Personal Statements from our 2019-2020 UNC Center of Excellent in Maternal and Child Health Trainees
Lian Folger (MPH student; academic and training grant advisor – Martin)
I came to UNC after 4 years of work with the Brigham and Women’s Hospital Global Newborn Health Lab in Boston, MA. As the Research Assistant and then Program Coordinator, I worked on projects related to innovating solutions for improving prenatal, maternal, and newborn health in low-resource settings. I am also very interested in women’s and children’s mental health, and helped develop a clinical referral system and school awareness program for eating disorders in a rural Massachusetts community, which has since evolved into a non-profit Family Support Network that works to educate, connect, and support clinicians and families coping with eating disorders in the region. During my MPH, I aim to combine my interests in population-level maternal and child health research and mental health epidemiology and treatment access, specifically for eating disorders and trauma.
Caitlin Guest (MPH student; academic and training grant advisor – Shanahan)
I graduated from Schreyer Honors College at Penn State with a degree in Political Science. In my junior year, I spent a semester interning for the District of Columbia’s Office of the Attorney General, in the Child Protection Section. This sparked my interest in child maltreatment and led me to pursue a research job post-graduation, to investigate the root causes of the issue and effective practices in prevention. After college, I spent several years in New York as a research assistant at MDRC, working on the Mother and Infant Home Visiting Program Evaluation (MIHOPE), a national evaluation of four different mother-infant home visiting programs aimed at improving a wide range of outcomes, including preventing child maltreatment, as well as improving maternal and child health, family economic self-sufficiency, and children’s school readiness. I’m currently still very focused on child maltreatment prevention, and am specifically interested at finding the balance between broader, long-term research and prevention initiatives and more short-term community-based programs and services.
Alex Lesak (PhD student; academic advisor – Shanahan; training grant advisor – Martin)
Prior to starting my doctoral studies, I worked at Akron Children’s Hospital in Akron, Ohio for four years, where I lead and supported efforts in clinical research, health policy, and injury prevention programming. Through these roles, I gained extensive experience in project management and team building. My most recent role at the organization involved the development and management of a $1.2M clinical trial evaluating a cooling therapy among adolescent athletes diagnosed with mild traumatic brain injury. My research interests are focused on child maltreatment prevention through understanding how resilience and social policies impact children and families across the life course.
Elizabeth Reddington (MPH student; academic and training grant advisor – Cilenti)
I graduated from Pepperdine University in 2018 with a degree in Sociology. My exposure to maternal and child health began early in life, when I was growing up because my mom is an OBGYN. However, I really developed my own interest in the field in college My interest was really sparked by a class project on breastfeeding and the Nestle formula scandal, as well as my friends’ belief in many myths surrounding sexual health, pregnancy, childbirth, etc. I am looking forward to expanding my knowledge and skills in the field of public health.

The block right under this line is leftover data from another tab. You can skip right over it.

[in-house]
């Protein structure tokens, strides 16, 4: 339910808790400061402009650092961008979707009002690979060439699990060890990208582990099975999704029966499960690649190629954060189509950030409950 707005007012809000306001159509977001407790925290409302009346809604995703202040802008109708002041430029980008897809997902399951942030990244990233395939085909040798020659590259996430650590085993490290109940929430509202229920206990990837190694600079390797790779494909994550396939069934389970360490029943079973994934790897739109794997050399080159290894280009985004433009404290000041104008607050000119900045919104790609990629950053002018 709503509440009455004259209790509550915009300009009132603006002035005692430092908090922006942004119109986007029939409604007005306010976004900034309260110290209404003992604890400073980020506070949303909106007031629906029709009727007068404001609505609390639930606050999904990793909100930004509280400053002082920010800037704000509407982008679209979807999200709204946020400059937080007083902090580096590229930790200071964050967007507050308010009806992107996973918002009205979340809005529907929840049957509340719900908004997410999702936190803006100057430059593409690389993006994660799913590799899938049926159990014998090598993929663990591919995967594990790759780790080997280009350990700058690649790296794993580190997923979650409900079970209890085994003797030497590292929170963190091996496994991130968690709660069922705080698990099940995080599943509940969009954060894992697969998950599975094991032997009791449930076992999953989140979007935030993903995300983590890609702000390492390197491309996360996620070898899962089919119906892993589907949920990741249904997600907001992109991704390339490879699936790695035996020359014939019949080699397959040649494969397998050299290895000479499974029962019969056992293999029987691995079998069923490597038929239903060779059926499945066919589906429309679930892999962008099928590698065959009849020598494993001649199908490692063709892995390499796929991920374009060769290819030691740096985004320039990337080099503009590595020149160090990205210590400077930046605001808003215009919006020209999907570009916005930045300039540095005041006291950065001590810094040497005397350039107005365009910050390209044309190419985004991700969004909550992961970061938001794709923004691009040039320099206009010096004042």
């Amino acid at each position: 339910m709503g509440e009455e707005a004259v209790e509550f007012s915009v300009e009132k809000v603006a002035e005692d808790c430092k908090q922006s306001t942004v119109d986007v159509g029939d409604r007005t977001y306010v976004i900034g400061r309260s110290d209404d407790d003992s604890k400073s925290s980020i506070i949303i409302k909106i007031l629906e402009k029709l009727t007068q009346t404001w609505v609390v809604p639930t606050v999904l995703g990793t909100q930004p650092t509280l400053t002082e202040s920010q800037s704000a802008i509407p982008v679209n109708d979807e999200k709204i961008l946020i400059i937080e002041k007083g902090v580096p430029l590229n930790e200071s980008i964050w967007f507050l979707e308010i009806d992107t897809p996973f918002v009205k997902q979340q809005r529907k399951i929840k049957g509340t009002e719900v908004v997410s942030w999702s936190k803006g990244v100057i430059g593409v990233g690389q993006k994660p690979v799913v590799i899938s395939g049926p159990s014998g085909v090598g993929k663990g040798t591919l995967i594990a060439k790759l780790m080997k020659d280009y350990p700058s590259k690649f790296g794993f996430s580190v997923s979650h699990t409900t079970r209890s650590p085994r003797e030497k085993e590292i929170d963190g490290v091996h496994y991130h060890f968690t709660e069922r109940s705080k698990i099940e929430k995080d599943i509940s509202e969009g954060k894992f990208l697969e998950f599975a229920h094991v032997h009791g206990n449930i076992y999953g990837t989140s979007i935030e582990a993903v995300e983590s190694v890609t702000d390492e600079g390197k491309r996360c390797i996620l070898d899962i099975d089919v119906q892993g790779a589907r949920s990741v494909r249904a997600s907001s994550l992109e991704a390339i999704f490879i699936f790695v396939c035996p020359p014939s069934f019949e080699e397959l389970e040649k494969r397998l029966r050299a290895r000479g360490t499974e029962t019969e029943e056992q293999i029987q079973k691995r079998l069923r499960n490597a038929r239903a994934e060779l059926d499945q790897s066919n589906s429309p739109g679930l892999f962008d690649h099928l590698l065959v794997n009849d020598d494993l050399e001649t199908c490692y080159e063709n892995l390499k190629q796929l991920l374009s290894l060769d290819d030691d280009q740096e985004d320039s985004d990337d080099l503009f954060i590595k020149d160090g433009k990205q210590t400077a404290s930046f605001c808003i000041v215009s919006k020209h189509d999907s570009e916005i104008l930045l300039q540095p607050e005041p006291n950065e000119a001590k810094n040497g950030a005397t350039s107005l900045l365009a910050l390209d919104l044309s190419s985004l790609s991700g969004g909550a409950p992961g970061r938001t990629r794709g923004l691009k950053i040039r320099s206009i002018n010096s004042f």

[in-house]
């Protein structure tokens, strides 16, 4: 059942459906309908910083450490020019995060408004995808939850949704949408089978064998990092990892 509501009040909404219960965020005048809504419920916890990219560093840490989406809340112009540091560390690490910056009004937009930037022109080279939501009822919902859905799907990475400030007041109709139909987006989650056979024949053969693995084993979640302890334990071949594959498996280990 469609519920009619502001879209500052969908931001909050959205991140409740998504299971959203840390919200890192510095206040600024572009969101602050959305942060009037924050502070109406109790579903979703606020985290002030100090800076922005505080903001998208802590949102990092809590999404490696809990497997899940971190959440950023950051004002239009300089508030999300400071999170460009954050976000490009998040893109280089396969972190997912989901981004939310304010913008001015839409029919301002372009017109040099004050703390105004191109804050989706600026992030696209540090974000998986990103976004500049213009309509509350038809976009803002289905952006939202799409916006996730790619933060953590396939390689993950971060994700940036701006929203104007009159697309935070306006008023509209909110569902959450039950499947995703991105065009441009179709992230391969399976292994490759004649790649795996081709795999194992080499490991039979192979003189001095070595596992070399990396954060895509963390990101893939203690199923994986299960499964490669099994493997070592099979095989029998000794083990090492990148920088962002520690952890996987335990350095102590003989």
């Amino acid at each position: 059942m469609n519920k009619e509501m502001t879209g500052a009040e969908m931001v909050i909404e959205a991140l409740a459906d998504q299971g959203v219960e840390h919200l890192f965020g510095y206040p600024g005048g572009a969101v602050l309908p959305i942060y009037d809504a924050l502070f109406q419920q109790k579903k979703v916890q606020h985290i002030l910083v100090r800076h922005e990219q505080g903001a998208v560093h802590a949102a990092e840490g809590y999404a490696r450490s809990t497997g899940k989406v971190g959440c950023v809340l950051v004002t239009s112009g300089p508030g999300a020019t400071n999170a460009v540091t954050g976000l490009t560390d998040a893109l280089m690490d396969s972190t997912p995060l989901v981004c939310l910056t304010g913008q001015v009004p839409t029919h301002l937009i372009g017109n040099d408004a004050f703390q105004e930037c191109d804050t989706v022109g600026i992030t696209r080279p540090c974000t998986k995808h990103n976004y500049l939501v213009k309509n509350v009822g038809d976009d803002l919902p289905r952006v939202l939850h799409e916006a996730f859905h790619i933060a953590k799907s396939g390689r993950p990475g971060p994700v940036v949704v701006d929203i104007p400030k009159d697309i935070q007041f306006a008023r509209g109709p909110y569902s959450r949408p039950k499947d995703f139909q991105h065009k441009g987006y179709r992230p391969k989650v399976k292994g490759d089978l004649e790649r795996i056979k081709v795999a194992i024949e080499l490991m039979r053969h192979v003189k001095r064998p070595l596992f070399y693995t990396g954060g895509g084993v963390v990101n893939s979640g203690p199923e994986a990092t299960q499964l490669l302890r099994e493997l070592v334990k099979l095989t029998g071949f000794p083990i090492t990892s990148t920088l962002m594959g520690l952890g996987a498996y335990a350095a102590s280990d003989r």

Vanessa Rivero (MPH student – academic and training grant advisor – Cilenti)
I am a 2019 graduate of University of North Carolina with a degree in Biology and minor in Public Policy. Throughout my undergraduate experience, I worked in the cancer resource center at the UNC Cancer Hospital and as a research assistant in the Lineberger Cancer Institute. This past year, I worked at Kidzu Children’s Museum as a development assistant where I contacted sponsors and collaborated on writing grants to fund new programs for children from low income families in the Triangle Region. My interests include creating policies that help women in minority populations obtain access to free/low cost early cancer detection screenings, as well as overall better healthcare access
Hannah Winslow (MSW/MPH student – academic and training grant advisor – Martin)
I come to UNC Chapel Hill as a dual MSW/MPH student with an undergraduate background in psychology (focused on implicit racial and gender bias) and creative writing. During the past three years, I have worked at the nonprofit organization Child Trends, which focuses on improving outcomes for children, youth, and their families. As a Research Analyst in the Youth Development program area at this organization, my work has focused on topics such as social emotional learning for children and adolescents, prevention of youth opioid misuse, protective factors for youth who have experienced maltreatment, evidence-based interventions for justice-involved youth, and additional supports for youth who have spent time in foster care. I am interested in continuing to learn about how to promote positive outcomes among vulnerable youth populations; however, my work thus far has focused mainly on the “child” aspect of maternal and child health, and I would also like to increase my understanding and experience with topics of maternal health. Finally, as a dual social work and public health student, I am interested in the translation of research into effective practice in programming and interventions targeted toward youth.